A hot spotted bass bite has brought the fall fishing season home to Lake Russell in a big way, with lots of spots busting multiple lures at various depths.

Guide Wendell Wilson has been putting clients on a lot of fish when they want to focus on bass, and the spotted bass are being pulled over the gunwales using a variety of methods and in big numbers and sizes.

“October is a very underrated month for spotted bass on Lake Russell,” Wilson said. “Not many fishermen are out right now, but I’d rate this month as my second-favorite time of the year – not far behind the spring peak – for catching quantity and quality spotted bass. We’re catching a few largemouths as well.”

Wilson (705-283-3336) said his clients are catching big numbers of bass and culling many, with fish recently caught up to 5 pounds.

“We’re doing really well in two distinct ways,” he said. “First, artificial lures have been productive, but on some days, they’re not the best choice. For those days, I also carry live bait, and I’ve found that one technique or the other – or both on good days – will  enable us to enjoy action throughout the day.”

Wilson said one of the top lures has been a combination he refers to as a “Jig and Popper.”

“It’s a simple but specific combination of a Pop-R trailing a 1/16-ounce white hair jig, not a curlytail plastic, and I trail it about 18 inches behind the lure,” Wilson said. “It does make a big difference to use a small white hair jig. We’re typically seeing a lot of schooling action on most days, and it can occur throughout the day. The Jig and Popper rig has been lethal, and often, it’s the small jig that actually hooks the fish because it imitates the size of forage bass currently prefer. But they’ll also explode on the Pop-R. Sometimes we’ll double up and get two at a time. That’s good action.”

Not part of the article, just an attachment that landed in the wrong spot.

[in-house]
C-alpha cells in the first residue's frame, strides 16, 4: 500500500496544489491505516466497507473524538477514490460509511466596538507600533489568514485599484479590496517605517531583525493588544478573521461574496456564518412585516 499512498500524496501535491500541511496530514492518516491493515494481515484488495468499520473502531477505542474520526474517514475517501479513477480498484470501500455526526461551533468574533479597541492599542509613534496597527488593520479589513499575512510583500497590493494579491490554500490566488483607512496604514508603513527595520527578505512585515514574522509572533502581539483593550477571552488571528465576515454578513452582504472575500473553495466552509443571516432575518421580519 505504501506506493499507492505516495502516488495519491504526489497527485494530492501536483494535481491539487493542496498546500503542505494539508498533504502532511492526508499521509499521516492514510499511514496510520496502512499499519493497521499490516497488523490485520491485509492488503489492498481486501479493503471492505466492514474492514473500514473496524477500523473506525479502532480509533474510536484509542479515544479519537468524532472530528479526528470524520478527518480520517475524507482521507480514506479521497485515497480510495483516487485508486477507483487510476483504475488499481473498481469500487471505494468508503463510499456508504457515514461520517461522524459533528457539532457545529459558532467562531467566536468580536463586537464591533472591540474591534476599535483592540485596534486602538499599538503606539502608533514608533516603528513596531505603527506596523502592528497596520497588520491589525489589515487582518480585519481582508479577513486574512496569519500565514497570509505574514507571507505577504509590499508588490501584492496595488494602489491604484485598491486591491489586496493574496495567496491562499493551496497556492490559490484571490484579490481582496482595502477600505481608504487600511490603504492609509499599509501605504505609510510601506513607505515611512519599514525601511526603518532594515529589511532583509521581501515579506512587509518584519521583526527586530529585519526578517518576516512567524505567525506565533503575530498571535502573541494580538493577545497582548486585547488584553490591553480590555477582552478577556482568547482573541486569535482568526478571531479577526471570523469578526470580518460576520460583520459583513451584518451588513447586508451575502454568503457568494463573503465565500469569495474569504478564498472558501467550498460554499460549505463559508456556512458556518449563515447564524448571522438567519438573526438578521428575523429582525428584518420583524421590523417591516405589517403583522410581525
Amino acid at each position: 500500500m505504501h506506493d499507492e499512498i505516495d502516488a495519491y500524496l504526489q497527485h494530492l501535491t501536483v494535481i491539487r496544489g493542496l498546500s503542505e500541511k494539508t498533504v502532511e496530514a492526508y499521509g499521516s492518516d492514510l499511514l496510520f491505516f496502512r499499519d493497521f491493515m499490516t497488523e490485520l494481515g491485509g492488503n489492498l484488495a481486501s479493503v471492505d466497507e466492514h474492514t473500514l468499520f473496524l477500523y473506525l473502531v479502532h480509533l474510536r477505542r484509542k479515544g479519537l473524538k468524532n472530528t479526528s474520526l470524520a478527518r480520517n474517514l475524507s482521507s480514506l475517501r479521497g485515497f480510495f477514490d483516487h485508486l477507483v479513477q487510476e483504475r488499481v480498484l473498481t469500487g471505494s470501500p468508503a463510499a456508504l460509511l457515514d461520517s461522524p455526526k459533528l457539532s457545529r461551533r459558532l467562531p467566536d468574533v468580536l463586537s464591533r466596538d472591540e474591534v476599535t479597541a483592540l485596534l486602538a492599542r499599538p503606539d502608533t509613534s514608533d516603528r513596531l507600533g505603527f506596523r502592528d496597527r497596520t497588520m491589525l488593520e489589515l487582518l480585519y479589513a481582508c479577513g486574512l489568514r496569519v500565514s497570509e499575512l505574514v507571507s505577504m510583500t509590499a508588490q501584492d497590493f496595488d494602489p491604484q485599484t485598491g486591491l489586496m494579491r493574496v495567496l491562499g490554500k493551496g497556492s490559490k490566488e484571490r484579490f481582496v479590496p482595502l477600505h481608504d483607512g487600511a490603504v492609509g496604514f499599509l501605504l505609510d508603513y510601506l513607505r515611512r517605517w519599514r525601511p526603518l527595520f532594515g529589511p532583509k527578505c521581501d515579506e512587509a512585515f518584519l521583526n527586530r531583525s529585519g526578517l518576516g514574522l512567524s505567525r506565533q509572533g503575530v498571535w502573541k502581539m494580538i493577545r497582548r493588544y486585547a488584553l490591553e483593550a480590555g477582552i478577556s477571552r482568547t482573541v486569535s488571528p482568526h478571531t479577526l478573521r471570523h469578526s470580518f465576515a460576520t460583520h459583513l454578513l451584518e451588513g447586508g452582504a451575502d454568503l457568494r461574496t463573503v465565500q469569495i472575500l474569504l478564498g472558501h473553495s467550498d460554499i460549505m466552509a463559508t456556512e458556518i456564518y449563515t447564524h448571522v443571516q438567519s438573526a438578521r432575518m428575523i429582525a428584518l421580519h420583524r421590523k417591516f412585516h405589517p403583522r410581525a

Wilson has been fishing in large coves or creeks off the main channel where baitfish are congregated. The water may be 20 feet deep or more, but the fish will often school in that open water, especially over humps and the end of long points.

Wilson also said that the drop-shot rig is also very productive, especially using a worm with a greenish hue.

“On Lake Russell, I’ve found that any greenish (color) will work,” he said. “Also, if fish are schooling near the shoreline points, two other favorite lures are a No. 5 Shad Rap in a shad pattern and a ¼-ounce Rat-L-Trap in blue and silver.

“Some anglers prefer artificials, but live bait is lethal right now, and I’ve had some anglers undergo a live-bait conversion in my boat recently,” Wilson said. “I have two basic live-bait methods, and one is to simply use a drop-shot rig with a 2-inch shiner minnow instead of a soft-plastic lure, working it over humps, long points or around brush on flats. Also, when working the deeper areas or looking for the larger fish, I’ll free-line a blueback herring on a rig trailed behind the boat. When we start picking up larger spotted bass I’ll get the herring out. Odds of a trophy fish hookup increase with that bait.”

Wilson is using 6-pound P-Line on Sabalos spinning reels paired with Eagle Claw ultralight rods.

“The light line in this clear water gives us an edge,” he said. “We have to be a bit more cautious working a large bass, but we’ll get noticeably more bites during the day.”